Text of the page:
New Zealand entered the First World War on the 5th August 1914. At the outbreak of war, most New Zealanders supported soldiers volunteering to fight on the other side of the world. However voices of dissent emerged with the introduction of conscription on the 1st August 1916. Conscription meant that the New Zealand government could call up men aged between 20 and 45 for military service. Opposition to conscription came from various groups – including religious groups with pacifist beliefs, socialists who believed they were being asked to defend an oppressive capitalist system, and Irish nationalists who opposed the British government due to occupancy of their homeland.
Men who were called up but refused military service were called 'conscientious objectors'. Harsh treatment of conscientious objectors was common. In 1917 Archibald Baxter was kept in a prison at the Trentham Military Camp, Upper Hutt. Later that year he and other conscientious objectors were sent to Britain. On the voyage they were forced into uniforms and physically and verbally abused. From Britain they were moved to the frontline in France at the Étaples military base in France. Here they were tied to a post in which their hands were tied behind their backs and their knees and feet bound for hours.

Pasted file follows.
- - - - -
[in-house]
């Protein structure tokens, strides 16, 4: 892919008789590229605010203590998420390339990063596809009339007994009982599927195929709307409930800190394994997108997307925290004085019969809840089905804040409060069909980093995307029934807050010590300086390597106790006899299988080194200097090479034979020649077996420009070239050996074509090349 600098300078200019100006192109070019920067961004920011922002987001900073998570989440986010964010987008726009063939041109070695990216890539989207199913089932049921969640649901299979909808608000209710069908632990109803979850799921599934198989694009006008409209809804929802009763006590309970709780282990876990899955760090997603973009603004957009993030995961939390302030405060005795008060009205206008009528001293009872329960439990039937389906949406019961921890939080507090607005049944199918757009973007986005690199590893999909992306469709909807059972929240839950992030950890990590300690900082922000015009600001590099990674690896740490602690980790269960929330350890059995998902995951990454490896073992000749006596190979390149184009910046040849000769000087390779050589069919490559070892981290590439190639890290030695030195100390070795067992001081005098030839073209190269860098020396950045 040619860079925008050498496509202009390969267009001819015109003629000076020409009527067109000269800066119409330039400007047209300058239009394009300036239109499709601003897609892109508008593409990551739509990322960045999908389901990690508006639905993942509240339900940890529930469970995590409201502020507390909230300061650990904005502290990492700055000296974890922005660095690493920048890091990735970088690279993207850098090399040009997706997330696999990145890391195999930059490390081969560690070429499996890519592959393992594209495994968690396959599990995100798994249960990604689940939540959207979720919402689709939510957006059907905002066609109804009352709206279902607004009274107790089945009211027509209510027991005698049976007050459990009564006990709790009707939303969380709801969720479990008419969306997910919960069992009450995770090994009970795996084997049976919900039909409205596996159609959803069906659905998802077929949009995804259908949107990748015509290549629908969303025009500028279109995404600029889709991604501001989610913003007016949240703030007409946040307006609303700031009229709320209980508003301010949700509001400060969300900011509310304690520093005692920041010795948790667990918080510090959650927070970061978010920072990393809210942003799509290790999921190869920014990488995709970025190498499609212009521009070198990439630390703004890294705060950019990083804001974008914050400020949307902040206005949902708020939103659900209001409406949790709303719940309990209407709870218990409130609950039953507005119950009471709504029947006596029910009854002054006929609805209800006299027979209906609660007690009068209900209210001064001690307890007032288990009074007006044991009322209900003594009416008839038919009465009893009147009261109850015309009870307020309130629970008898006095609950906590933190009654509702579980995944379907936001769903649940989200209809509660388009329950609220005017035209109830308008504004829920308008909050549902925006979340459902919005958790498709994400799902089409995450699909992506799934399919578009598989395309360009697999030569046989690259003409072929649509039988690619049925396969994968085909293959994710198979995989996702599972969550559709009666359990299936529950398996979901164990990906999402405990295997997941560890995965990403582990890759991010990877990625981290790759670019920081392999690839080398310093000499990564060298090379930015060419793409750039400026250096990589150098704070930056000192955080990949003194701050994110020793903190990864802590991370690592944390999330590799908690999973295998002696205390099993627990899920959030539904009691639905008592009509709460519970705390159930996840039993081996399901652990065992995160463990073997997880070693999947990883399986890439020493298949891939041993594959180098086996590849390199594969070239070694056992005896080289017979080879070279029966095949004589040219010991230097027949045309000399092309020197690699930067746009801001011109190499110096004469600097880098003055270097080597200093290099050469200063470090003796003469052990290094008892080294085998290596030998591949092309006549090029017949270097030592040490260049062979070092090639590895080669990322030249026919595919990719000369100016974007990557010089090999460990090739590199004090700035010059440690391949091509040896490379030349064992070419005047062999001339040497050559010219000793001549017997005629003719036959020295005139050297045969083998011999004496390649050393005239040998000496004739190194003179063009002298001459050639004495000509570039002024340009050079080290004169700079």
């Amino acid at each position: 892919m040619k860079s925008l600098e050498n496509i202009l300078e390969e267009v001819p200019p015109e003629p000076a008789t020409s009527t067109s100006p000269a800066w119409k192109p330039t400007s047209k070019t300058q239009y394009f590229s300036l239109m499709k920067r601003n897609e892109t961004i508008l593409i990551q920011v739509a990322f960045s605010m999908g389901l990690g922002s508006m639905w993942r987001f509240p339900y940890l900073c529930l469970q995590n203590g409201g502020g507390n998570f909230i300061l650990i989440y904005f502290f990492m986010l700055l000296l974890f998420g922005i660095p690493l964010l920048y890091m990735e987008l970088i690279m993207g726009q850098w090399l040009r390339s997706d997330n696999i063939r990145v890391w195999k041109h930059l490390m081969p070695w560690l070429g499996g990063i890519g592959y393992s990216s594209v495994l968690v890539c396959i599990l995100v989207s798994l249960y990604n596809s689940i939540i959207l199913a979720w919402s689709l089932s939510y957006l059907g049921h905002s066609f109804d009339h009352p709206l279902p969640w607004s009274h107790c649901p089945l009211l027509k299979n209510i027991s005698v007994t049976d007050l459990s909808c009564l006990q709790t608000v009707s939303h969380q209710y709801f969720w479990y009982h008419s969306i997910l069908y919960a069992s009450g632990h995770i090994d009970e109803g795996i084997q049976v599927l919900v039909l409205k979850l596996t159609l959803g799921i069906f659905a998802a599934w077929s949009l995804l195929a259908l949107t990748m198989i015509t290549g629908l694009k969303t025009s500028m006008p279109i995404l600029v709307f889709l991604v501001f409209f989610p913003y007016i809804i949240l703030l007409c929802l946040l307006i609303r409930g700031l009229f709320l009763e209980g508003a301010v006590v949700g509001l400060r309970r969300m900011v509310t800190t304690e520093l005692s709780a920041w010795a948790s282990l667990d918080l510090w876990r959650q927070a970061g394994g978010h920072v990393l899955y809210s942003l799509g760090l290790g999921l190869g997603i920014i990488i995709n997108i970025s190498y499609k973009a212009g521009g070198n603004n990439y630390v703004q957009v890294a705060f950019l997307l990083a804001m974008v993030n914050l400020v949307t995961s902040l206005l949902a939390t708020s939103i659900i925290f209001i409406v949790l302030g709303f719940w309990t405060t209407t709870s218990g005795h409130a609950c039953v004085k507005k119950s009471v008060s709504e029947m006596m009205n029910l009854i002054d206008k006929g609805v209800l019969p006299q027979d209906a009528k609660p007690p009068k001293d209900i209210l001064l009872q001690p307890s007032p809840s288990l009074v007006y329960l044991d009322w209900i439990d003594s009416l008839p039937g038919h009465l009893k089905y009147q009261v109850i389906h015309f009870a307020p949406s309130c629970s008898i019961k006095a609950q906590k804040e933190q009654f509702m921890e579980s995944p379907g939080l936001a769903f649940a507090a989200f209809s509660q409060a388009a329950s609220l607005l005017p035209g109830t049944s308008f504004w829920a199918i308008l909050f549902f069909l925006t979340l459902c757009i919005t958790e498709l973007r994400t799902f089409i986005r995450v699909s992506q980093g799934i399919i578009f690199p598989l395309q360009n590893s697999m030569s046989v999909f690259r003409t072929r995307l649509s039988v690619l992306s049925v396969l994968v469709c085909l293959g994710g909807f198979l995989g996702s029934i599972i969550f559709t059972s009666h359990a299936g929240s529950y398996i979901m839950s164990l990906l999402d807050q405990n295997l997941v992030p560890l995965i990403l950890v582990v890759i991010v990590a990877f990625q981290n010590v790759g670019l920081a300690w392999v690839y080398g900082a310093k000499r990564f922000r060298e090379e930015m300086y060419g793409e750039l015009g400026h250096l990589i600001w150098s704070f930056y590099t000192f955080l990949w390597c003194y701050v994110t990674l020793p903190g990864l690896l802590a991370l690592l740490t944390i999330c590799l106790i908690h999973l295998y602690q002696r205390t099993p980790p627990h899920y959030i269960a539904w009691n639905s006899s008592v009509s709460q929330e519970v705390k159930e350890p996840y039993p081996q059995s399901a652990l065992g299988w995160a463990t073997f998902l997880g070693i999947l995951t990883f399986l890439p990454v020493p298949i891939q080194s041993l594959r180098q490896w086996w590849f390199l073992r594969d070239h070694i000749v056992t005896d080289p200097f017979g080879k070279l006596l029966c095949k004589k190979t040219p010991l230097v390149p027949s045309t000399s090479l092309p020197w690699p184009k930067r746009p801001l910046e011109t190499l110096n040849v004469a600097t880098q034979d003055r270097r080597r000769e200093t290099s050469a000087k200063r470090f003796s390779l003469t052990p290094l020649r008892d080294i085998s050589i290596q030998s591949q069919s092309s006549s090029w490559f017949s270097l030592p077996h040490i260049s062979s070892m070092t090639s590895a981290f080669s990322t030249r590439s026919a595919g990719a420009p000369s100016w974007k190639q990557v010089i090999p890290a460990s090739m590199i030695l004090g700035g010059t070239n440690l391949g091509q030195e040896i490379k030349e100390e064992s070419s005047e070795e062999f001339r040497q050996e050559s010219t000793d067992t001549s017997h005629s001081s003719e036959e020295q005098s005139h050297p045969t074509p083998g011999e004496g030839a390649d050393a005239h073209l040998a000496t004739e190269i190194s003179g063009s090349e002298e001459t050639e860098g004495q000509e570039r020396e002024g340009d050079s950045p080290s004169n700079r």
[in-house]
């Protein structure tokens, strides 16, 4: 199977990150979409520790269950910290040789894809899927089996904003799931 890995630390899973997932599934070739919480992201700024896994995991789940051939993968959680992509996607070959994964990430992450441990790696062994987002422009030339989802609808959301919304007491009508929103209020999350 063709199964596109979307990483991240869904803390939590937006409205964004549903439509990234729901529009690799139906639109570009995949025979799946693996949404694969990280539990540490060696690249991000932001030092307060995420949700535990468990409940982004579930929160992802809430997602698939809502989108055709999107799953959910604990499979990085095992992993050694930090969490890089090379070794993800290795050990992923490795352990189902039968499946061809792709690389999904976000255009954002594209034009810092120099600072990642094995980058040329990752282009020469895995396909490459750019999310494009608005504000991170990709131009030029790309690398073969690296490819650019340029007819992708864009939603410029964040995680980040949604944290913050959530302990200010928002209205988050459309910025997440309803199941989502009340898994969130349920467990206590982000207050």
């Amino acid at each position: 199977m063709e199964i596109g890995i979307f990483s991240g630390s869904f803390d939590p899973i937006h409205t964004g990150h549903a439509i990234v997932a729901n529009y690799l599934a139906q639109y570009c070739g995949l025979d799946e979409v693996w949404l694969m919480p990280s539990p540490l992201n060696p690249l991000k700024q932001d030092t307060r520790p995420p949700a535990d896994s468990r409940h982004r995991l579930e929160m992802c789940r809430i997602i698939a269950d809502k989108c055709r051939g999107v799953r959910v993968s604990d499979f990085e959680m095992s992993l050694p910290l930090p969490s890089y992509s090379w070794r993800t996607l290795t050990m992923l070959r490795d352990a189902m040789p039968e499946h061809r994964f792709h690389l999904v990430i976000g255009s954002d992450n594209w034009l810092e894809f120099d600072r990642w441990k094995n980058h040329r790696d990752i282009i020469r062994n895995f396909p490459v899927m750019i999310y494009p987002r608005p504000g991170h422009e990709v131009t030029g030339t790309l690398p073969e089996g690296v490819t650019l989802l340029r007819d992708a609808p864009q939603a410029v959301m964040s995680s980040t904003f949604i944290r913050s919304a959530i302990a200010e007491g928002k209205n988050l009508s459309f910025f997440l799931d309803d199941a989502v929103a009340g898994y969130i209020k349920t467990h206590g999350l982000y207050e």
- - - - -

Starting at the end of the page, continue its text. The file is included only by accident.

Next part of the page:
Baxter later wrote an acclaimed memoir called We Will Not Cease. In it he describes his experiences with humility. We will not cease is recognised as a classic in New Zealand literature.
- New Zealanders in the First World War – Conscientious Objectors
- Conscientious Objectors: Cowards or courageous?
- New Zealanders in World War 2 – Conscientious Objectors
- Courtney Archer, 1918-2002
- George Lindsay Crozier 1914-1992
- Reverend David Mortimer Taylor, 1910-1995
Military Defaulters' List: Pamphlet alerting electors to the consequences of the repressive legislation affecting conscientious objectors after the First World War.
- Conscientious objection and dissent in the First World War, (Ministry for Culture and Heritage), updated 14-Jan-2020
- Recruiting and conscription, (Ministry for Culture and Heritage), updated 17-Nov-2016
- New Zealand enters the First World War, (Ministry for Culture and Heritage), updated 25-Jul-2017
- David Grant. Baxter, Archibald McColl Learmond, Dictionary of New Zealand Biography, first published in 1996, updated June, 2015. Te Ara - the Encyclopedia of New Zealand, (accessed 7 April 2021)
- We Will Not Cease Archibald Baxter
- Remember the Brave Forrest Chambers
- Field Punishment No. 1 Archibald Baxter, Mark Briggs & New Zealand's Anti-militarist Tradition David Grant
- Conscientious objectors National Library guide